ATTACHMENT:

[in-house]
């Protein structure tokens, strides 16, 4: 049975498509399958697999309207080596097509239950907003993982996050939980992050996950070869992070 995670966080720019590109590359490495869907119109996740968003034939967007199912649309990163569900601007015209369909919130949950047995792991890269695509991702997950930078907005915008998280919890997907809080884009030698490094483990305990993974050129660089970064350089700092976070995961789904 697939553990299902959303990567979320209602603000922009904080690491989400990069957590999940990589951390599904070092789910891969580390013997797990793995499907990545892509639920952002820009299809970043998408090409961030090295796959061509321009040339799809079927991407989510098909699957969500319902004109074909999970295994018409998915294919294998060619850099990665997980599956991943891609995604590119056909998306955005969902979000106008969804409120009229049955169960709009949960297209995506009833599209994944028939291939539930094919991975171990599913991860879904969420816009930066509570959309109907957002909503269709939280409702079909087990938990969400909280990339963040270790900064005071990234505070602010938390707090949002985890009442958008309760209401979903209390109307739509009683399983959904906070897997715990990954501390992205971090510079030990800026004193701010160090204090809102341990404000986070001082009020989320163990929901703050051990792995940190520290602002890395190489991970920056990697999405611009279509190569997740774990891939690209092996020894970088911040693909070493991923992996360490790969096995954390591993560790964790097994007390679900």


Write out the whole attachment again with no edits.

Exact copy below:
[in-house]
């Protein structure tokens, strides 16, 4: 049975498509399958697999309207080596097509239950907003993982996050939980992050996950070869992070 995670966080720019590109590359490495869907119109996740968003034939967007199912649309990163569900601007015209369909919130949950047995792991890269695509991702997950930078907005915008998280919890997907809080884009030698490094483990305990993974050129660089970064350089700092976070995961789904 697939553990299902959303990567979320209602603000922009904080690491989400990069957590999940990589951390599904070092789910891969580390013997797990793995499907990545892509639920952002820009299809970043998408090409961030090295796959061509321009040339799809079927991407989510098909699957969500319902004109074909999970295994018409998915294919294998060619850099990665997980599956991943891609995604590119056909998306955005969902979000106008969804409120009229049955169960709009949960297209995506009833599209994944028939291939539930094919991975171990599913991860879904969420816009930066509570959309109907957002909503269709939280409702079909087990938990969400909280990339963040270790900064005071990234505070602010938390707090949002985890009442958008309760209401979903209390109307739509009683399983959904906070897997715990990954501390992205971090510079030990800026004193701010160090204090809102341990404000986070001082009020989320163990929901703050051990792995940190520290602002890395190489991970920056990697999405611009279509190569997740774990891939690209092996020894970088911040693909070493991923992996360490790969096995954390591993560790964790097994007390679900």